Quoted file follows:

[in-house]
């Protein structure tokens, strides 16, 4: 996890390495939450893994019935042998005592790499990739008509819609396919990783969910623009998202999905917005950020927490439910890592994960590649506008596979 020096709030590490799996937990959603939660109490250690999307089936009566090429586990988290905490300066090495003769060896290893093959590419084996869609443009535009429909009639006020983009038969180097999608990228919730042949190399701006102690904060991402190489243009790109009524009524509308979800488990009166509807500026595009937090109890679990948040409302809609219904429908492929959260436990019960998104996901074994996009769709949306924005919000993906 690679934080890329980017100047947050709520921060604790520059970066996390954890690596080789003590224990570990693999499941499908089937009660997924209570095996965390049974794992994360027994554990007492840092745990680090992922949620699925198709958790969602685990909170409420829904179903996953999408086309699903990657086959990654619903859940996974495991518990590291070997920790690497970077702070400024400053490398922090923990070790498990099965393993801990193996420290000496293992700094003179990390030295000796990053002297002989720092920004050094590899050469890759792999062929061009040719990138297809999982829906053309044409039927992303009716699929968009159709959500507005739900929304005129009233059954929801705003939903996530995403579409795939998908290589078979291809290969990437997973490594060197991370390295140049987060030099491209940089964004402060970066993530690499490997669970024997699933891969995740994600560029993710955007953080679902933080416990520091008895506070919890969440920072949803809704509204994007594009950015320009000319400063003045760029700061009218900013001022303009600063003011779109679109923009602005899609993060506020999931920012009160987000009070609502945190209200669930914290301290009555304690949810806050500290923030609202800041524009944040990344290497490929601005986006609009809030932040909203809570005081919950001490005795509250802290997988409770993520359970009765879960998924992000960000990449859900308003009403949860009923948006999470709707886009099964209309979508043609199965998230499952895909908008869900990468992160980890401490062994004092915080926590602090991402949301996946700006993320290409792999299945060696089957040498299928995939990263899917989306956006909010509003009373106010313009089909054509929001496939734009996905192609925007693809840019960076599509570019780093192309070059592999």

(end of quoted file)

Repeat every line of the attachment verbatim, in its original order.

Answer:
[in-house]
């Protein structure tokens, strides 16, 4: 996890390495939450893994019935042998005592790499990739008509819609396919990783969910623009998202999905917005950020927490439910890592994960590649506008596979 020096709030590490799996937990959603939660109490250690999307089936009566090429586990988290905490300066090495003769060896290893093959590419084996869609443009535009429909009639006020983009038969180097999608990228919730042949190399701006102690904060991402190489243009790109009524009524509308979800488990009166509807500026595009937090109890679990948040409302809609219904429908492929959260436990019960998104996901074994996009769709949306924005919000993906 690679934080890329980017100047947050709520921060604790520059970066996390954890690596080789003590224990570990693999499941499908089937009660997924209570095996965390049974794992994360027994554990007492840092745990680090992922949620699925198709958790969602685990909170409420829904179903996953999408086309699903990657086959990654619903859940996974495991518990590291070997920790690497970077702070400024400053490398922090923990070790498990099965393993801990193996420290000496293992700094003179990390030295000796990053002297002989720092920004050094590899050469890759792999062929061009040719990138297809999982829906053309044409039927992303009716699929968009159709959500507005739900929304005129009233059954929801705003939903996530995403579409795939998908290589078979291809290969990437997973490594060197991370390295140049987060030099491209940089964004402060970066993530690499490997669970024997699933891969995740994600560029993710955007953080679902933080416990520091008895506070919890969440920072949803809704509204994007594009950015320009000319400063003045760029700061009218900013001022303009600063003011779109679109923009602005899609993060506020999931920012009160987000009070609502945190209200669930914290301290009555304690949810806050500290923030609202800041524009944040990344290497490929601005986006609009809030932040909203809570005081919950001490005795509250802290997988409770993520359970009765879960998924992000960000990449859900308003009403949860009923948006999470709707886009099964209309979508043609199965998230499952895909908008869900990468992160980890401490062994004092915080926590602090991402949301996946700006993320290409792999299945060696089957040498299928995939990263899917989306956006909010509003009373106010313009089909054509929001496939734009996905192609925007693809840019960076599509570019780093192309070059592999």